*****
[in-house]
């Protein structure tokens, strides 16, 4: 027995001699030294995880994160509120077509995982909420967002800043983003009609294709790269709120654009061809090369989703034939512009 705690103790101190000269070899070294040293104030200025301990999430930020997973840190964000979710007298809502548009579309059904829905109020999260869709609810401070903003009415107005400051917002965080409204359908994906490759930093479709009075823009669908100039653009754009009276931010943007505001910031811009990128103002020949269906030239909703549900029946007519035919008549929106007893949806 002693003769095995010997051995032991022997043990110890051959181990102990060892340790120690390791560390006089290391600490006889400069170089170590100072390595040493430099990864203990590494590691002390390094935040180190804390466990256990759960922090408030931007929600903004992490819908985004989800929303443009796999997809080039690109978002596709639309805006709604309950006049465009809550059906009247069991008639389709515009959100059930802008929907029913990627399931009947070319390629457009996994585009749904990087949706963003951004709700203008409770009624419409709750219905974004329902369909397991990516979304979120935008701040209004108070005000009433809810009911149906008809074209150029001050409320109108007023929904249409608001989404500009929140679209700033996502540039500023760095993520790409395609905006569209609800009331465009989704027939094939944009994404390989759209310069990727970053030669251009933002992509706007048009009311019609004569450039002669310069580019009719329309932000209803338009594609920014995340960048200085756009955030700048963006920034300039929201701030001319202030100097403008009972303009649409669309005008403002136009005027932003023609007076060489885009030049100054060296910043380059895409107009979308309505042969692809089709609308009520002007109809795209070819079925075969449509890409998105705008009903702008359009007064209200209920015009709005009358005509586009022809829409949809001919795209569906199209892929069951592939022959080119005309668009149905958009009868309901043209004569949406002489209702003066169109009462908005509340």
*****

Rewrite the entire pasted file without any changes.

[in-house]
């Protein structure tokens, strides 16, 4: 027995001699030294995880994160509120077509995982909420967002800043983003009609294709790269709120654009061809090369989703034939512009 705690103790101190000269070899070294040293104030200025301990999430930020997973840190964000979710007298809502548009579309059904829905109020999260869709609810401070903003009415107005400051917002965080409204359908994906490759930093479709009075823009669908100039653009754009009276931010943007505001910031811009990128103002020949269906030239909703549900029946007519035919008549929106007893949806 002693003769095995010997051995032991022997043990110890051959181990102990060892340790120690390791560390006089290391600490006889400069170089170590100072390595040493430099990864203990590494590691002390390094935040180190804390466990256990759960922090408030931007929600903004992490819908985004989800929303443009796999997809080039690109978002596709639309805006709604309950006049465009809550059906009247069991008639389709515009959100059930802008929907029913990627399931009947070319390629457009996994585009749904990087949706963003951004709700203008409770009624419409709750219905974004329902369909397991990516979304979120935008701040209004108070005000009433809810009911149906008809074209150029001050409320109108007023929904249409608001989404500009929140679209700033996502540039500023760095993520790409395609905006569209609800009331465009989704027939094939944009994404390989759209310069990727970053030669251009933002992509706007048009009311019609004569450039002669310069580019009719329309932000209803338009594609920014995340960048200085756009955030700048963006920034300039929201701030001319202030100097403008009972303009649409669309005008403002136009005027932003023609007076060489885009030049100054060296910043380059895409107009979308309505042969692809089709609308009520002007109809795209070819079925075969449509890409998105705008009903702008359009007064209200209920015009709005009358005509586009022809829409949809001919795209569906199209892929069951592939022959080119005309668009149905958009009868309901043209004569949406002489209702003066169109009462908005509340």